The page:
Restless Genital Syndrome


What is Restless Genital Syndrome?

Restless Genital Syndrome is somatosensory disorder involves genital organs in pelvis region with the occurrence of meddling, impetuous and unwanted genital arousal in the absence of libido1.

Restless Genital Syndrome 2 pic


Restless Genital Syndrome History

Restless Genital Syndrome is a relatively newer disorder first described by  Sandra Leiblum in 2001. Initially, it is termed as “persistent sexual arousal syndrome”. After the incessant study, it has been understood that the characteristic features of this syndrome not related to sexual arousal, but related to abnormal genital sensation and in 2003 the name of the syndrome switched to “persistent genital arousal disorder”. In 2009, the Prof. Waldinger referred this abnormality as Restless Genital Syndrome, because he found restless legs has a close association with this syndrome1,2.

Symptoms

Patients with Restless Genital Syndrome usually complain following symptoms arise around the external genital organs, although they unable to explain the intrusive and unwanted symptoms.

Restless Genital Syndrome

  • Burning sensation
  • Tingling
  • Pain
  • Itching
  • Throbbing
  • Pulsating
  • Close to orgasm sensation
  • Urgent urge to masturbate
  • restless legs
  • Repeated urge to void

The symptoms persist for a whole day or longer period. The patients suffering from Restless Genital Syndrome usually do not free to discuss their trouble due to embarrassment and fear of social isolation.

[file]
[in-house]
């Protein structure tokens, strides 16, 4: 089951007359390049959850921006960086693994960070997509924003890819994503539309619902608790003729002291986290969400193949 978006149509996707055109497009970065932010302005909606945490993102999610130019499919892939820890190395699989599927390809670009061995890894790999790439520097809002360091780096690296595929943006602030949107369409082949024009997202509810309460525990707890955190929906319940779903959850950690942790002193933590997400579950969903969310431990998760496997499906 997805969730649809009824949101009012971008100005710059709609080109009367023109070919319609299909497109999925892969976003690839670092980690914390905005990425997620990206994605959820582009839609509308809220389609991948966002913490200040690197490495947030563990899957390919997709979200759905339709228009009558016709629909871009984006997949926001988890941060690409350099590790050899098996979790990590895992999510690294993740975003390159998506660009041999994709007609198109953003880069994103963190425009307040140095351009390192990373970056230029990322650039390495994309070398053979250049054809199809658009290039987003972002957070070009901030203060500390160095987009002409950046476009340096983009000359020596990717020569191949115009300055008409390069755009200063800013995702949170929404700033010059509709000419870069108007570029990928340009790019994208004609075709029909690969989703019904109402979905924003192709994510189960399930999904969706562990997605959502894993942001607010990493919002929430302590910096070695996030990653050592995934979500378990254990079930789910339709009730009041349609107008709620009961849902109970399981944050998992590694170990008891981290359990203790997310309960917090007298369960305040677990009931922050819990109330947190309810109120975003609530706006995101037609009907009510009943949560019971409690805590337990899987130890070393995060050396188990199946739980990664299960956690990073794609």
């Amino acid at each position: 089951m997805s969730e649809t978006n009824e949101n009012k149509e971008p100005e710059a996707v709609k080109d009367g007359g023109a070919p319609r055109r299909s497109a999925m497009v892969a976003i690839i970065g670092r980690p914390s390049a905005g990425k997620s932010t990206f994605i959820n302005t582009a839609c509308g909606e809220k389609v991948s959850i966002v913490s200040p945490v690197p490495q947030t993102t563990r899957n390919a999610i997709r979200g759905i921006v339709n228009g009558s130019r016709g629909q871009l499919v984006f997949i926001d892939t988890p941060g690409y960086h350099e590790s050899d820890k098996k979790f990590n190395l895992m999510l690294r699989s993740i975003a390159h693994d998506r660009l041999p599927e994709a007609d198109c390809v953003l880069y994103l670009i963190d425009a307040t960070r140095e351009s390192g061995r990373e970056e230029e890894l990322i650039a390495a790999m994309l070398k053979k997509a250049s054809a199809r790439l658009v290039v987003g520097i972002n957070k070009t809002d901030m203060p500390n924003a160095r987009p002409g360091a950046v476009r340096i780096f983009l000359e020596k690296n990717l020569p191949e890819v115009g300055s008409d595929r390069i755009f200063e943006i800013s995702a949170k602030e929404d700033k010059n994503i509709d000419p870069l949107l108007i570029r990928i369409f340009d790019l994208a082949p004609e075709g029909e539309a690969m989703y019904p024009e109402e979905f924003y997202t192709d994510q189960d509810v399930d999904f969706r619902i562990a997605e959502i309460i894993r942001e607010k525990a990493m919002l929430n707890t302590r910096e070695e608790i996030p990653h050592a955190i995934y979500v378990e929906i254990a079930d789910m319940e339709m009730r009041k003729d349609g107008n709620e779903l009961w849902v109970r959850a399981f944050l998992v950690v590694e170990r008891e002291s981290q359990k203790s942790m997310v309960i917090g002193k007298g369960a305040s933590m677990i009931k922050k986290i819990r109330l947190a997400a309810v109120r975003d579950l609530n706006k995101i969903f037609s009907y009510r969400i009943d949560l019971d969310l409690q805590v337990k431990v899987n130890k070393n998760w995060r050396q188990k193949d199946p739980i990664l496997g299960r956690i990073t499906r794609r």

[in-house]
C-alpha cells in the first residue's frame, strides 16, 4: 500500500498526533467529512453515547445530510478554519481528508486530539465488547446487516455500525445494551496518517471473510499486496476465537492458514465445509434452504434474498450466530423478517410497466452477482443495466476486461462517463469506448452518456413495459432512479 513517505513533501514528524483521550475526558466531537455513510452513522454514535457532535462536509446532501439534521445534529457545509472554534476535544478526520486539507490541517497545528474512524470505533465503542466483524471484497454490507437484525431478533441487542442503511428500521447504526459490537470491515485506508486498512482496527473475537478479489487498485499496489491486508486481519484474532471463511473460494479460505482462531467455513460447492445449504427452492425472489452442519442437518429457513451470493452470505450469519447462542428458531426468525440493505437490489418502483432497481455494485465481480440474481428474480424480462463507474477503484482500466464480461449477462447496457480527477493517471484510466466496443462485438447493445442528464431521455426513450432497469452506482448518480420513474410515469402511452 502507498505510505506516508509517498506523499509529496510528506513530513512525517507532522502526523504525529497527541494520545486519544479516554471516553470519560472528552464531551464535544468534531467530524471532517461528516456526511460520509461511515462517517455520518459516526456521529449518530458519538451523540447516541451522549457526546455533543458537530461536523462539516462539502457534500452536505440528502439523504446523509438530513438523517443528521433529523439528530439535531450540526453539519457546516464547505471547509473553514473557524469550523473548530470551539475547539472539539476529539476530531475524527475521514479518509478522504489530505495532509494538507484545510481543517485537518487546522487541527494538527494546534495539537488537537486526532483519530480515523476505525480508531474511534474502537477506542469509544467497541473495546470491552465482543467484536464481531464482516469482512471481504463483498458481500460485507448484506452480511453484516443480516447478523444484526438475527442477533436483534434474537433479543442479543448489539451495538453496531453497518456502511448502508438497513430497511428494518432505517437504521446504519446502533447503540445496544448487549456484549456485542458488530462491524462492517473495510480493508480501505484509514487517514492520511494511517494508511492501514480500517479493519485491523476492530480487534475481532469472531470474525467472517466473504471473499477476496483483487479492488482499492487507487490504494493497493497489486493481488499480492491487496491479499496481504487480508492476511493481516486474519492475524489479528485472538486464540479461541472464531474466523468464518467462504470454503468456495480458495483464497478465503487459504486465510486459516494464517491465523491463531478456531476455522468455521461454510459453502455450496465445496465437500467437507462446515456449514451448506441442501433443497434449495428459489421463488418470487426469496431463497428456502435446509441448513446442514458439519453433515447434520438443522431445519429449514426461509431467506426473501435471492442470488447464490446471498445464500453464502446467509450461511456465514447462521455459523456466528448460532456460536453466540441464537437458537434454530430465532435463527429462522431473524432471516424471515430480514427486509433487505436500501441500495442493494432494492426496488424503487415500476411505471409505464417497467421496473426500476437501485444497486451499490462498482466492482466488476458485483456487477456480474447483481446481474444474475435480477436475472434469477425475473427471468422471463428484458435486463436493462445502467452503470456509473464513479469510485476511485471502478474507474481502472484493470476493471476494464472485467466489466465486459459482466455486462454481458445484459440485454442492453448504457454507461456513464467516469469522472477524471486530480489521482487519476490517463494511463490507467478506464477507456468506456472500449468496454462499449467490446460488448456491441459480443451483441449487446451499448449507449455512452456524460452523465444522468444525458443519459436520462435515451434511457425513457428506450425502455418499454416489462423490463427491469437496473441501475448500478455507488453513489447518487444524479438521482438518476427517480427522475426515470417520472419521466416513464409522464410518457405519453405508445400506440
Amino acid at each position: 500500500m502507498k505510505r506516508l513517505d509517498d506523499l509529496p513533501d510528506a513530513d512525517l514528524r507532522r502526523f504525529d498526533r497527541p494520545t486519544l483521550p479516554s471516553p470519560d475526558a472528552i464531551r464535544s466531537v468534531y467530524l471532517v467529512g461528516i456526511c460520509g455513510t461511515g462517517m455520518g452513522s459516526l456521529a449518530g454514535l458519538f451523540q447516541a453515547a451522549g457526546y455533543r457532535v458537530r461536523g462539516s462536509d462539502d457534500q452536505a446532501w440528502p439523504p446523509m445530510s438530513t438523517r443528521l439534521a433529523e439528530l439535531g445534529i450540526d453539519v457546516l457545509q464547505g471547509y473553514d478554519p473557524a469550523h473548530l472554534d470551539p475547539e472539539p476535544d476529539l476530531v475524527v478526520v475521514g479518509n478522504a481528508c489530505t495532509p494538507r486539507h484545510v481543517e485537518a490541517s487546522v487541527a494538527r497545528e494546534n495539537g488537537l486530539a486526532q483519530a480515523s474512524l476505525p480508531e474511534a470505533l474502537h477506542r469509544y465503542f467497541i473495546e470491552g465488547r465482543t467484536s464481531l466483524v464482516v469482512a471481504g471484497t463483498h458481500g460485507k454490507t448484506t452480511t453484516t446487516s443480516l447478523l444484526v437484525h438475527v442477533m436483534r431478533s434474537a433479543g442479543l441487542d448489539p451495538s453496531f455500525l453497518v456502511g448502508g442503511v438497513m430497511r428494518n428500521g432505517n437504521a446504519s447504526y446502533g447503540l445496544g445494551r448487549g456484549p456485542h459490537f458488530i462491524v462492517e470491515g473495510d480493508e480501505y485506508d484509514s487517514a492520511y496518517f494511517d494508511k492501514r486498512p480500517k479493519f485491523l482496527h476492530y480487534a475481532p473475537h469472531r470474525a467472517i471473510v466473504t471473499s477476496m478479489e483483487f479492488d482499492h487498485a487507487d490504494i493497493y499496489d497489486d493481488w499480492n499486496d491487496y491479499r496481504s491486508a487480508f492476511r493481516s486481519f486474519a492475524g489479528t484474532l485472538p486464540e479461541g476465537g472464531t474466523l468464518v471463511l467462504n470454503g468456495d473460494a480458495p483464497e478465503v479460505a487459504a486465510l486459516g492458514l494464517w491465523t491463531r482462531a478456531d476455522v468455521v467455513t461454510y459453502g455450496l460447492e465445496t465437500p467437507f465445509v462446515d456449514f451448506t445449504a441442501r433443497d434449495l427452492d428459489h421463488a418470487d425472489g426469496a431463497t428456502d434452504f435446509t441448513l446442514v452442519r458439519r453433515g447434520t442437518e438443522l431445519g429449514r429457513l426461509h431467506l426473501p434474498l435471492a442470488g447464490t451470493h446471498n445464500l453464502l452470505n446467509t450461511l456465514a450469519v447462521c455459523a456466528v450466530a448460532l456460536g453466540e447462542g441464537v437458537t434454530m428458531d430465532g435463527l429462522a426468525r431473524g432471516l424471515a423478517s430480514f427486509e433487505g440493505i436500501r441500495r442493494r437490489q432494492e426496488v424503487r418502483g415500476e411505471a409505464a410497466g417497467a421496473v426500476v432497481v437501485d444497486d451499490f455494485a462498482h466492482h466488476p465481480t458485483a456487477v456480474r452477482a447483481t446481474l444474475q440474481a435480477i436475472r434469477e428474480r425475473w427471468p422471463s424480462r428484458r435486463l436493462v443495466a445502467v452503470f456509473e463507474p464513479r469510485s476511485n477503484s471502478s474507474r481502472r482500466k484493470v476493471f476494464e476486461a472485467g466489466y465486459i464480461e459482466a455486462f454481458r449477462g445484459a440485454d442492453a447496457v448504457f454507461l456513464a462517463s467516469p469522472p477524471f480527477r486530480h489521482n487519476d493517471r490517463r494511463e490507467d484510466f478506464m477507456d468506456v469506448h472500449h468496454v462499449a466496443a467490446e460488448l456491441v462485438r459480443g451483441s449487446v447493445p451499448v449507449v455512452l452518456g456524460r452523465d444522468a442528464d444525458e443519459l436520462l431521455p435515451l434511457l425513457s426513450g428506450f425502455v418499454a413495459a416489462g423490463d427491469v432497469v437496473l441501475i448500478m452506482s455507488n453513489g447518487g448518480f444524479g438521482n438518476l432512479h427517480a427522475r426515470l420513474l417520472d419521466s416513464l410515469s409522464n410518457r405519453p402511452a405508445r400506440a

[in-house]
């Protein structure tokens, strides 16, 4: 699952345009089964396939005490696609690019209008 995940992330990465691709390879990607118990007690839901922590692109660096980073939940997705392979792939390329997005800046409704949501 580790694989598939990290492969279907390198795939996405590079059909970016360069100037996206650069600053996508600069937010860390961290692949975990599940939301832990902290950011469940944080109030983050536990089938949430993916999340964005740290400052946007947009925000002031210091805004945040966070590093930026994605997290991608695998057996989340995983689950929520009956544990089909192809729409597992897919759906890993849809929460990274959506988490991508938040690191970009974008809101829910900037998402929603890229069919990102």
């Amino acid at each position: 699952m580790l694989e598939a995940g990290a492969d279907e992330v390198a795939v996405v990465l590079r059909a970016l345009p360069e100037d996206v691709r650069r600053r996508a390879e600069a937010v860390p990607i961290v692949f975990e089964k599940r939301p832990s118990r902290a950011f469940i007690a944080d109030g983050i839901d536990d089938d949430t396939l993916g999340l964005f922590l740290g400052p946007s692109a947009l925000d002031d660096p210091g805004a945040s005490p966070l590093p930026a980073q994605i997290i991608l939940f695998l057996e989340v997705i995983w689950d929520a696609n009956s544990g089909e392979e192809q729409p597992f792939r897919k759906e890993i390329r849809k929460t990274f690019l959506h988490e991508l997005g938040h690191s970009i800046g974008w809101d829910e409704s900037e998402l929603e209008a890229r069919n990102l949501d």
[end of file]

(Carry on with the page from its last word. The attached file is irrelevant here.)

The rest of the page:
The symptoms get aggravated after masturbation and sexual intercourse. Sitting down position can also exacerbate the symptoms2,3.

Causes

Researchers conducted research to evaluate the cause of the RGS development. The research reported stated that a sensory neuropathy is responsible behind this symptom. Dorsal nerve, a tiny nerve present around the clitoris mainly affected. Anatomically, Dorsal nerve is a distant branch of the pudendal nerve, which is sited at the left and right side of the adjoined part of the vagina and clitoris. Researchers expected following are the different conditions when Hormonal alterations occur and produce favorable pathophysiological condition involves in Restless Genital Syndrome development:


1. Hormonal alteration

  • Estrogen level changes before onset of menstruation
  • At the last trimester of the pregnancy
  • Before and after onset of menopause
  • Treatment of anti-estrogens therapy in medical condition like breast cancer

2. Treatment with antidepressant drugs can cause this syndrome during the treatment or dose reduction, or after discontinuation of the therapy.

The following pathophysiology may have a role in RGS development:

  • More pathophysiological investigational studies provide more about the progression of Restless Genital Syndrome. The involved mechanism may include an iron deficiency in the CNS (central nervous system); circadian rhythm abnormality and defective functionality of neurotransmitters, such as opioids, dopamine, and glutamate.